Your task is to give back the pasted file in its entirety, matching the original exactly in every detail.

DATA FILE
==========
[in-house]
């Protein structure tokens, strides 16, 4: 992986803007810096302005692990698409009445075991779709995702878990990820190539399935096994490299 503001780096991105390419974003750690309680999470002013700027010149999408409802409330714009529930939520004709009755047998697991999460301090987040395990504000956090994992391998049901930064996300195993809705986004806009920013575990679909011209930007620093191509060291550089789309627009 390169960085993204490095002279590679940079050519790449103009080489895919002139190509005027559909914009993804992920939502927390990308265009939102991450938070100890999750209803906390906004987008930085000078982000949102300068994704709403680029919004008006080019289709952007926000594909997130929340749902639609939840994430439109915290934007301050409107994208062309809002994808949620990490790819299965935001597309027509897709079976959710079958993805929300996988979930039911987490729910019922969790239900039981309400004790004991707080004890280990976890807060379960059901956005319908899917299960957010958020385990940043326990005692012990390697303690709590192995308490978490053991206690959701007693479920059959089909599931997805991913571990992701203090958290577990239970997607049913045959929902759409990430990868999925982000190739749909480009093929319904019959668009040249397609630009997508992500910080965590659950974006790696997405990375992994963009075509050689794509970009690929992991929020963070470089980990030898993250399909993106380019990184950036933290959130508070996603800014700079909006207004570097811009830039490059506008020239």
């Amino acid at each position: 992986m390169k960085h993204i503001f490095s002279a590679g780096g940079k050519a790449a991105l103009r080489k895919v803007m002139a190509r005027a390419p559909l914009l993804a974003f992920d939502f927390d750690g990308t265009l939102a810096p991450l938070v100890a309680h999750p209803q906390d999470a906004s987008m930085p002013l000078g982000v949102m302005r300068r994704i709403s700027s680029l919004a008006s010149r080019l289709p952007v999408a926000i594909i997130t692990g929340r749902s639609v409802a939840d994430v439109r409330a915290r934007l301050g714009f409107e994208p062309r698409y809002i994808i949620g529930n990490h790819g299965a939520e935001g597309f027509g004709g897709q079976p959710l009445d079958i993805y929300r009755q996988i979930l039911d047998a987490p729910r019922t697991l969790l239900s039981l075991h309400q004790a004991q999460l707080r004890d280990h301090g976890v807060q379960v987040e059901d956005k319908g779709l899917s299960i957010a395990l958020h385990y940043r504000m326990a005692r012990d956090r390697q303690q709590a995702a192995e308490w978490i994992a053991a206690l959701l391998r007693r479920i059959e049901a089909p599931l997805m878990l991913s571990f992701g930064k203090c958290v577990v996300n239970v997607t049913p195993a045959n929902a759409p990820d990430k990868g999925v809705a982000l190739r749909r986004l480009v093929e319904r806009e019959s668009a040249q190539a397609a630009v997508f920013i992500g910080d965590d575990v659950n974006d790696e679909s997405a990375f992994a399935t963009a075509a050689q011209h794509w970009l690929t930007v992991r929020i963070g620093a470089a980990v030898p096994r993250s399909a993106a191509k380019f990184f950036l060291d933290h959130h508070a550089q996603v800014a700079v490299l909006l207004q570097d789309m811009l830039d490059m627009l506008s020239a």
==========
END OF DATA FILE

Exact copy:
[in-house]
């Protein structure tokens, strides 16, 4: 992986803007810096302005692990698409009445075991779709995702878990990820190539399935096994490299 503001780096991105390419974003750690309680999470002013700027010149999408409802409330714009529930939520004709009755047998697991999460301090987040395990504000956090994992391998049901930064996300195993809705986004806009920013575990679909011209930007620093191509060291550089789309627009 390169960085993204490095002279590679940079050519790449103009080489895919002139190509005027559909914009993804992920939502927390990308265009939102991450938070100890999750209803906390906004987008930085000078982000949102300068994704709403680029919004008006080019289709952007926000594909997130929340749902639609939840994430439109915290934007301050409107994208062309809002994808949620990490790819299965935001597309027509897709079976959710079958993805929300996988979930039911987490729910019922969790239900039981309400004790004991707080004890280990976890807060379960059901956005319908899917299960957010958020385990940043326990005692012990390697303690709590192995308490978490053991206690959701007693479920059959089909599931997805991913571990992701203090958290577990239970997607049913045959929902759409990430990868999925982000190739749909480009093929319904019959668009040249397609630009997508992500910080965590659950974006790696997405990375992994963009075509050689794509970009690929992991929020963070470089980990030898993250399909993106380019990184950036933290959130508070996603800014700079909006207004570097811009830039490059506008020239």
């Amino acid at each position: 992986m390169k960085h993204i503001f490095s002279a590679g780096g940079k050519a790449a991105l103009r080489k895919v803007m002139a190509r005027a390419p559909l914009l993804a974003f992920d939502f927390d750690g990308t265009l939102a810096p991450l938070v100890a309680h999750p209803q906390d999470a906004s987008m930085p002013l000078g982000v949102m302005r300068r994704i709403s700027s680029l919004a008006s010149r080019l289709p952007v999408a926000i594909i997130t692990g929340r749902s639609v409802a939840d994430v439109r409330a915290r934007l301050g714009f409107e994208p062309r698409y809002i994808i949620g529930n990490h790819g299965a939520e935001g597309f027509g004709g897709q079976p959710l009445d079958i993805y929300r009755q996988i979930l039911d047998a987490p729910r019922t697991l969790l239900s039981l075991h309400q004790a004991q999460l707080r004890d280990h301090g976890v807060q379960v987040e059901d956005k319908g779709l899917s299960i957010a395990l958020h385990y940043r504000m326990a005692r012990d956090r390697q303690q709590a995702a192995e308490w978490i994992a053991a206690l959701l391998r007693r479920i059959e049901a089909p599931l997805m878990l991913s571990f992701g930064k203090c958290v577990v996300n239970v997607t049913p195993a045959n929902a759409p990820d990430k990868g999925v809705a982000l190739r749909r986004l480009v093929e319904r806009e019959s668009a040249q190539a397609a630009v997508f920013i992500g910080d965590d575990v659950n974006d790696e679909s997405a990375f992994a399935t963009a075509a050689q011209h794509w970009l690929t930007v992991r929020i963070g620093a470089a980990v030898p096994r993250s399909a993106a191509k380019f990184f950036l060291d933290h959130h508070a550089q996603v800014a700079v490299l909006l207004q570097d789309m811009l830039d490059m627009l506008s020239a």